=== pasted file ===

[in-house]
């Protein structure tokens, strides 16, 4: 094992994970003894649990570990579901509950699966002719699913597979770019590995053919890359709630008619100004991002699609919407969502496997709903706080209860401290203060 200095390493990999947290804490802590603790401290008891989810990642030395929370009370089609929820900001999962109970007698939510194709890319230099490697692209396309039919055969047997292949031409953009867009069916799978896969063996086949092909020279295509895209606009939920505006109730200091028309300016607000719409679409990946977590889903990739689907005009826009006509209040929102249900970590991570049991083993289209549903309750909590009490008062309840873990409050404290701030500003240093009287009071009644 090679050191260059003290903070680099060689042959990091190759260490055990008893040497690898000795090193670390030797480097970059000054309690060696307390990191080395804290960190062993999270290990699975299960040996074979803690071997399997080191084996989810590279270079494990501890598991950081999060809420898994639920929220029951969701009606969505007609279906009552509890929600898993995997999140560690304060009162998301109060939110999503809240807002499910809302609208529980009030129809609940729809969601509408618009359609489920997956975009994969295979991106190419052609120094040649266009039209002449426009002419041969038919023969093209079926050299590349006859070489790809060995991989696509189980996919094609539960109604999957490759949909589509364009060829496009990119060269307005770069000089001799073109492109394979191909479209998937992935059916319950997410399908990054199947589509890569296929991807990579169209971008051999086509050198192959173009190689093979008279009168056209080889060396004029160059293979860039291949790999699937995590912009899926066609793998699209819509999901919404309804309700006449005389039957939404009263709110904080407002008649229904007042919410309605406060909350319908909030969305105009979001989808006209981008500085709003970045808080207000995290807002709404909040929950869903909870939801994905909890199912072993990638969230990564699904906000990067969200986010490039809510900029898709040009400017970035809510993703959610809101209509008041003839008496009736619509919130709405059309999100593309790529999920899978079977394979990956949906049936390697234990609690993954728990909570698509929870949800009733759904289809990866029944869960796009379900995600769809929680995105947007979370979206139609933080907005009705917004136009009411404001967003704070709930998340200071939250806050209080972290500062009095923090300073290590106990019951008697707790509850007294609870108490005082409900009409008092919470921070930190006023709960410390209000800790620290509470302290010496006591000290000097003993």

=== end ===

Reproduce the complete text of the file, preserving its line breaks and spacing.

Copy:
[in-house]
């Protein structure tokens, strides 16, 4: 094992994970003894649990570990579901509950699966002719699913597979770019590995053919890359709630008619100004991002699609919407969502496997709903706080209860401290203060 200095390493990999947290804490802590603790401290008891989810990642030395929370009370089609929820900001999962109970007698939510194709890319230099490697692209396309039919055969047997292949031409953009867009069916799978896969063996086949092909020279295509895209606009939920505006109730200091028309300016607000719409679409990946977590889903990739689907005009826009006509209040929102249900970590991570049991083993289209549903309750909590009490008062309840873990409050404290701030500003240093009287009071009644 090679050191260059003290903070680099060689042959990091190759260490055990008893040497690898000795090193670390030797480097970059000054309690060696307390990191080395804290960190062993999270290990699975299960040996074979803690071997399997080191084996989810590279270079494990501890598991950081999060809420898994639920929220029951969701009606969505007609279906009552509890929600898993995997999140560690304060009162998301109060939110999503809240807002499910809302609208529980009030129809609940729809969601509408618009359609489920997956975009994969295979991106190419052609120094040649266009039209002449426009002419041969038919023969093209079926050299590349006859070489790809060995991989696509189980996919094609539960109604999957490759949909589509364009060829496009990119060269307005770069000089001799073109492109394979191909479209998937992935059916319950997410399908990054199947589509890569296929991807990579169209971008051999086509050198192959173009190689093979008279009168056209080889060396004029160059293979860039291949790999699937995590912009899926066609793998699209819509999901919404309804309700006449005389039957939404009263709110904080407002008649229904007042919410309605406060909350319908909030969305105009979001989808006209981008500085709003970045808080207000995290807002709404909040929950869903909870939801994905909890199912072993990638969230990564699904906000990067969200986010490039809510900029898709040009400017970035809510993703959610809101209509008041003839008496009736619509919130709405059309999100593309790529999920899978079977394979990956949906049936390697234990609690993954728990909570698509929870949800009733759904289809990866029944869960796009379900995600769809929680995105947007979370979206139609933080907005009705917004136009009411404001967003704070709930998340200071939250806050209080972290500062009095923090300073290590106990019951008697707790509850007294609870108490005082409900009409008092919470921070930190006023709960410390209000800790620290509470302290010496006591000290000097003993």